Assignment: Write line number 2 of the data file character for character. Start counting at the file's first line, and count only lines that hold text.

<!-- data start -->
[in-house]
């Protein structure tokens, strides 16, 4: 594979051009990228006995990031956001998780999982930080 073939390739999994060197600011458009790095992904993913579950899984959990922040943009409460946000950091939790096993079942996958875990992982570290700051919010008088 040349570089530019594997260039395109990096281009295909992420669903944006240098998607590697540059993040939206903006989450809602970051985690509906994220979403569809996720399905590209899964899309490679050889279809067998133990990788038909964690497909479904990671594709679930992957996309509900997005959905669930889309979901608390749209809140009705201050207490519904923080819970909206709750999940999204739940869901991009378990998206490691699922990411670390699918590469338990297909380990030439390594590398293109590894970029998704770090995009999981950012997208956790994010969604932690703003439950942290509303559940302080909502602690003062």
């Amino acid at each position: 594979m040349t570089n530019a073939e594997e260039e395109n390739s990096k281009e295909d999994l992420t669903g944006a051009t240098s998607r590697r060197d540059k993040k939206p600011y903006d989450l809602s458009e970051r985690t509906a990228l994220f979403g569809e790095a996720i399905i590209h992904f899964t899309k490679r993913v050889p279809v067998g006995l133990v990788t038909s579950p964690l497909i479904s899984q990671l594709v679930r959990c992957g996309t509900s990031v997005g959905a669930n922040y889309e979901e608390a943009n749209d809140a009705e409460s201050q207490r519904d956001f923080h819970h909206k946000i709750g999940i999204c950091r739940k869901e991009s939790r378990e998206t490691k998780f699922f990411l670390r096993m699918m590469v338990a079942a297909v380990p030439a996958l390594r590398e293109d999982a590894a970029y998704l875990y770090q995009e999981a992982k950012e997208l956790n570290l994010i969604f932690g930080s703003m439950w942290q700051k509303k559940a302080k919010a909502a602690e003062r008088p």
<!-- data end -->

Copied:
């Protein structure tokens, strides 16, 4: 594979051009990228006995990031956001998780999982930080 073939390739999994060197600011458009790095992904993913579950899984959990922040943009409460946000950091939790096993079942996958875990992982570290700051919010008088 040349570089530019594997260039395109990096281009295909992420669903944006240098998607590697540059993040939206903006989450809602970051985690509906994220979403569809996720399905590209899964899309490679050889279809067998133990990788038909964690497909479904990671594709679930992957996309509900997005959905669930889309979901608390749209809140009705201050207490519904923080819970909206709750999940999204739940869901991009378990998206490691699922990411670390699918590469338990297909380990030439390594590398293109590894970029998704770090995009999981950012997208956790994010969604932690703003439950942290509303559940302080909502602690003062």